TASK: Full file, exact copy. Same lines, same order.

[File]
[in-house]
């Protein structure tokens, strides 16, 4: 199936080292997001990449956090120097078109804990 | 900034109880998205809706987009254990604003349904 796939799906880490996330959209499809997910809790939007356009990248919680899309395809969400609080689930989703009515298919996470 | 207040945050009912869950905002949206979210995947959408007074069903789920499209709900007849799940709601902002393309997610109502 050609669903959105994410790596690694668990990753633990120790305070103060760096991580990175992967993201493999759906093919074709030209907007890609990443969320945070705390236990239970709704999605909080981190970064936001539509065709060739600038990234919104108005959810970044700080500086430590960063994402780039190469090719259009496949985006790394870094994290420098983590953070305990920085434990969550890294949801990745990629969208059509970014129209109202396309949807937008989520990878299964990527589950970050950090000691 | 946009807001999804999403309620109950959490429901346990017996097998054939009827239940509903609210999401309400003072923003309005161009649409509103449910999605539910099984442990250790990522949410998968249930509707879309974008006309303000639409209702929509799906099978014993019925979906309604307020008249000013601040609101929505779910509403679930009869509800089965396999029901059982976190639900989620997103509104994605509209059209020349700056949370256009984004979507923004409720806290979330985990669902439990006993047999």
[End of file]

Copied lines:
[in-house]
């Protein structure tokens, strides 16, 4: 199936080292997001990449956090120097078109804990 | 900034109880998205809706987009254990604003349904 796939799906880490996330959209499809997910809790939007356009990248919680899309395809969400609080689930989703009515298919996470 | 207040945050009912869950905002949206979210995947959408007074069903789920499209709900007849799940709601902002393309997610109502 050609669903959105994410790596690694668990990753633990120790305070103060760096991580990175992967993201493999759906093919074709030209907007890609990443969320945070705390236990239970709704999605909080981190970064936001539509065709060739600038990234919104108005959810970044700080500086430590960063994402780039190469090719259009496949985006790394870094994290420098983590953070305990920085434990969550890294949801990745990629969208059509970014129209109202396309949807937008989520990878299964990527589950970050950090000691 | 946009807001999804999403309620109950959490429901346990017996097998054939009827239940509903609210999401309400003072923003309005161009649409509103449910999605539910099984442990250790990522949410998968249930509707879309974008006309303000639409209702929509799906099978014993019925979906309604307020008249000013601040609101929505779910509403679930009869509800089965396999029901059982976190639900989620997103509104994605509209059209020349700056949370256009984004979507923004409720806290979330985990669902439990006993047999």